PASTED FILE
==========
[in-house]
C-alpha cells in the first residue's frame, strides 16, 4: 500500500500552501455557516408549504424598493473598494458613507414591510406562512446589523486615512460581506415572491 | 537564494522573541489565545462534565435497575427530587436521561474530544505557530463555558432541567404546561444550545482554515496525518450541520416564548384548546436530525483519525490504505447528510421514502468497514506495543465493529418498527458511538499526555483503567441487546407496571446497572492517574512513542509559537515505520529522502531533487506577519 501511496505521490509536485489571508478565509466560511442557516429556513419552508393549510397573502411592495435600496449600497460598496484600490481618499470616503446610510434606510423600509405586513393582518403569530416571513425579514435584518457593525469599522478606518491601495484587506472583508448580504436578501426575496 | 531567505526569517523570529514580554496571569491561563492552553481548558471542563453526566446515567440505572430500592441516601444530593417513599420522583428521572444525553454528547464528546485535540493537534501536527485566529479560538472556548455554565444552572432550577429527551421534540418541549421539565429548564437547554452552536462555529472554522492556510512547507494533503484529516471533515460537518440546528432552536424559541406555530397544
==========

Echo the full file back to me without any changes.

[in-house]
C-alpha cells in the first residue's frame, strides 16, 4: 500500500500552501455557516408549504424598493473598494458613507414591510406562512446589523486615512460581506415572491 | 537564494522573541489565545462534565435497575427530587436521561474530544505557530463555558432541567404546561444550545482554515496525518450541520416564548384548546436530525483519525490504505447528510421514502468497514506495543465493529418498527458511538499526555483503567441487546407496571446497572492517574512513542509559537515505520529522502531533487506577519 501511496505521490509536485489571508478565509466560511442557516429556513419552508393549510397573502411592495435600496449600497460598496484600490481618499470616503446610510434606510423600509405586513393582518403569530416571513425579514435584518457593525469599522478606518491601495484587506472583508448580504436578501426575496 | 531567505526569517523570529514580554496571569491561563492552553481548558471542563453526566446515567440505572430500592441516601444530593417513599420522583428521572444525553454528547464528546485535540493537534501536527485566529479560538472556548455554565444552572432550577429527551421534540418541549421539565429548564437547554452552536462555529472554522492556510512547507494533503484529516471533515460537518440546528432552536424559541406555530397544